Chatbots, virtual agents, and human support

Will robots replace our doctors? Not yet, but clinics will continue applying AI technologies like NLP, machine learning, and sentiment analysis to patient support and treatment. The reality of a completely independent, highly competent and flexible AI-powered, robot doctors is a long way off yet.

I personally see the greatest value in AI supplementing, not replacing doctors and medical teams. AI elevates clinics to increase their impact, and improve their ability to treat and change the lives of patients.

Once AI can understand a patients needs – it can then allocate most appropriate treatment plan, apply global knowledge, and ultimately lead to increased treatment outcomes, the fastest possible solution and best experience for the patient – and reduce clinical work by humans.

But identifying which work could be automated away and the places a real medical professional can make the biggest impact will be critical as AI tools are rolled out over the next few years.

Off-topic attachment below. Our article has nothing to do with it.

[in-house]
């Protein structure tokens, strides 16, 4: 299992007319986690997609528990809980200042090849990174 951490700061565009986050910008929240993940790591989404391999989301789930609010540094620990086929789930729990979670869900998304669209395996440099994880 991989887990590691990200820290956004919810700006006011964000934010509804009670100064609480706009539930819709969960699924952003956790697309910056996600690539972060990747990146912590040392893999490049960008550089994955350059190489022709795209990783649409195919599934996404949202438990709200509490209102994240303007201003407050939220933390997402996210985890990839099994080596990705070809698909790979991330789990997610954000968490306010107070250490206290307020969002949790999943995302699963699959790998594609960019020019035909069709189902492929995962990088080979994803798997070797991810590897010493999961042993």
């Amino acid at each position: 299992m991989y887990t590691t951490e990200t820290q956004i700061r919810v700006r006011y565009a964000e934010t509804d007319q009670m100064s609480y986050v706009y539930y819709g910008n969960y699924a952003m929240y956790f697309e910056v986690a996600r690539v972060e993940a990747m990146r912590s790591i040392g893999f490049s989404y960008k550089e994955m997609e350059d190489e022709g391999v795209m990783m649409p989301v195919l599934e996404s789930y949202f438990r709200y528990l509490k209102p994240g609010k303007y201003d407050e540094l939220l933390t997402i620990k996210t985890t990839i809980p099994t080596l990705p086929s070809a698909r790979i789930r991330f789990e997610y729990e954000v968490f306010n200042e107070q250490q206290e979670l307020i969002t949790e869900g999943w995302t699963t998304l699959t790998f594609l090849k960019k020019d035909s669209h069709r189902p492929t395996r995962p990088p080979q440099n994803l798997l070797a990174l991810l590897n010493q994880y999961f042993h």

Preparing your clinic for the future of patient support

The future of improving patient support is better technology, thoughtfully applied and integrated into clinics to give the patient faster access to better information and treatment with less effort.

In 2018, we will see AI and related technology applied more widely, but for most use cases, fully automated support is still a very long way off. Using AI to make your patient support team faster, smarter, and more effective is the best way forward this year.

To prepare your clinical team for the future, begin by building a model of your patient support experience, and identify places where technology or processes could be inserted to save time and effort.

That way, as the technology improves and becomes more widely available, you can make informed decisions about how and where to integrate it into your patient experience.